Bundesland: Freistaat Sachsen Saxony
Landkreis: Erzgebirgskreis  



lt: Anabergas-Būchholcas
mk, sr: Анаберг-Бухолц ru: Аннаберг-Буххольц

Annaberg is situated at an elevation of 673 m at the foot of the Hoher Pöhlberg (823 m) in the Erzgebirge region of soutwestern Saxony. The town was founded in 1496 as Neustadt am Schreckenberg five years after silver had been found in the Schreckenberg mountain. Already in 1497 it was chartered as a town. Two years after the church of St. Anne (see below) was begun, the town became known as Sankt Annaberg. At that time it was the second-largest town in Saxony. The mining of silver reached its peak in 1537. The tradition of lace manufacture is documented since 1561. The first factory for ornamental trimmings opened in 1832. This industry became so important that an own technical school for this brach of industry was founded here in 1909. The railroad from Annaberg to Chemnitz was opened in 1860, the railroad to Weipert (now Vejprty, CZ) in Bohemia followed in 1872. After World War II, Annaberg and the town of Buchholz were merged in 1945; the new municipality took the name Annaberg-Buchholz.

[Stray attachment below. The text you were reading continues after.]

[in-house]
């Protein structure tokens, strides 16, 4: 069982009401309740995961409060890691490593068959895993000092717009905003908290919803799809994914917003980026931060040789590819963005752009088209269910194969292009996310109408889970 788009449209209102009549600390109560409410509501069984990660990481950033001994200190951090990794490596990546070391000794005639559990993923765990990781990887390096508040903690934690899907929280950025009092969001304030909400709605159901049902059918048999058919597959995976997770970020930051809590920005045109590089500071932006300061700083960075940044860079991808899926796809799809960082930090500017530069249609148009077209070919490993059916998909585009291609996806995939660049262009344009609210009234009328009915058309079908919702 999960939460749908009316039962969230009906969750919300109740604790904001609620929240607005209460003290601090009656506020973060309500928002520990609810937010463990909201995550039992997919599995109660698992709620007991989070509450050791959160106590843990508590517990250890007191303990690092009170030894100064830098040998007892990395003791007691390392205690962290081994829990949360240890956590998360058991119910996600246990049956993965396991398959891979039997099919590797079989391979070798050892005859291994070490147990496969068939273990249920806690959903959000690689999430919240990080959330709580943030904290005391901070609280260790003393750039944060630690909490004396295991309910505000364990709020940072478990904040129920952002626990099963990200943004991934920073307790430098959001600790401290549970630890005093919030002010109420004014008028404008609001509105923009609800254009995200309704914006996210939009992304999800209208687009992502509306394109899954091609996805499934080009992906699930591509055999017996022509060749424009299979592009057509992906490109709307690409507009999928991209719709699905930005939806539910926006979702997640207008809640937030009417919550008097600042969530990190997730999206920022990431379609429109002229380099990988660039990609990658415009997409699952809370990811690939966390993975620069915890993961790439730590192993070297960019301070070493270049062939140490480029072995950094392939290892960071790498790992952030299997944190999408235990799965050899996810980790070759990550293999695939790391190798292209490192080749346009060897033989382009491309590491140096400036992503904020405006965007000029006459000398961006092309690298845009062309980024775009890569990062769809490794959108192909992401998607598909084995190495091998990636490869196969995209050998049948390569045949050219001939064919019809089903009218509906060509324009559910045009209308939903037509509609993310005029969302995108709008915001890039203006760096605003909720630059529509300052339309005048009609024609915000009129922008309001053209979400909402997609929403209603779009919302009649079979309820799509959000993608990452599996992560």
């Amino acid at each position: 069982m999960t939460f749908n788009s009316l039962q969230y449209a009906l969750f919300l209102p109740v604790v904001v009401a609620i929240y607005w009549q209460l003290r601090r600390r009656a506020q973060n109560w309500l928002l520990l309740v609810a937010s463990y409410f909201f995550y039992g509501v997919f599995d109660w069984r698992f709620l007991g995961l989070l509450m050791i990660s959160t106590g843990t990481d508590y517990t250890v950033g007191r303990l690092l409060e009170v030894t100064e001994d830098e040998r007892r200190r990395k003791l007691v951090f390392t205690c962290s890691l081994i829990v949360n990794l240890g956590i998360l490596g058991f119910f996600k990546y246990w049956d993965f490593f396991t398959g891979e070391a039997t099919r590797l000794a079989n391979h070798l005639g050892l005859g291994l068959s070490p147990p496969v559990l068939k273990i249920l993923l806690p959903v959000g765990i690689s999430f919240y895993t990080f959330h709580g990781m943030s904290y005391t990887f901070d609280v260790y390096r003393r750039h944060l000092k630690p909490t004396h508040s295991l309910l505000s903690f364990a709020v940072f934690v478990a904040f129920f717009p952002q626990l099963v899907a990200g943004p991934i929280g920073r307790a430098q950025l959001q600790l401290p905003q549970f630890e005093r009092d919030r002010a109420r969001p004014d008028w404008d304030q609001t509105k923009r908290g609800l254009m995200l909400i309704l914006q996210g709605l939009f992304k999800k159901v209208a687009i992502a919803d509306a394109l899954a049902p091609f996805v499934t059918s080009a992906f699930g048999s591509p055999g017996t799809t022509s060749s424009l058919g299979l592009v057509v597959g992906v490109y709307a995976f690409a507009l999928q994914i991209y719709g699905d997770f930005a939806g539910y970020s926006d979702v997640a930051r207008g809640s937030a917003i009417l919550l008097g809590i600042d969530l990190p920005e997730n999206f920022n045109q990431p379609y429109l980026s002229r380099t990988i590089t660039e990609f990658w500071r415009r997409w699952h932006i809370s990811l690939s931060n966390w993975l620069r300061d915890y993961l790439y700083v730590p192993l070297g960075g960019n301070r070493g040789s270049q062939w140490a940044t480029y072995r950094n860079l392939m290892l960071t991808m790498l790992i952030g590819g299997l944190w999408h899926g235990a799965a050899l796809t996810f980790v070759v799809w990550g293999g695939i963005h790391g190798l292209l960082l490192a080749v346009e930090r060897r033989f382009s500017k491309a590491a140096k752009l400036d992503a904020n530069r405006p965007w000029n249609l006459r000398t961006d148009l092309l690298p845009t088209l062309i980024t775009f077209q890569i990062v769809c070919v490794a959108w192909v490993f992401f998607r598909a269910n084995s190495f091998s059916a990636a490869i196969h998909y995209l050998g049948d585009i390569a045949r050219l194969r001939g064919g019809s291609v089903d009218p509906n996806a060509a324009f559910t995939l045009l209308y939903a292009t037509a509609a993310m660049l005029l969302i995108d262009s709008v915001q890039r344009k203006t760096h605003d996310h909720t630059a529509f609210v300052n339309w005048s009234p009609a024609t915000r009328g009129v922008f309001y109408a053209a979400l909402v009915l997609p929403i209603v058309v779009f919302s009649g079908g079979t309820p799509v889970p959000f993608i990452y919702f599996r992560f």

1639 Annaberg


The Sankt Annenkirche (church of St. Anne) [centre] was built in 1499–1525 and is the largest and one of the most important examples of the late Gothic Upper Saxon hall churches. The massive tower was completed in1532. In 1539 the church became Protestant. Art historical treasures are the intricate late Gothic ribbed vaulting and numerous carved stone reliefs. The "Bergaltar" ("mountain altar") was created in 1521 by Hans Witten and an unknown sculptor. It is one of the world's very first pieces of art depicting labourers. The baptismal font and the "Beautiful Gate", originally created for the monasteries of Chemnitz and Annaberg, also were created by Hans Witten. Two of the large bells in the tower, cast in 1814, were confiscated in 1942 but fortunately were not melted down. They were found again in Hamburg and returned to the church in 1948. The large organ was built in 1884 by the Walcker company and was reconstructed in 1992–1995.

Between 1523 and 1559 Annaberg was home of the famous mathematician Adam Ries (1492–1559).

4129 Buchholz


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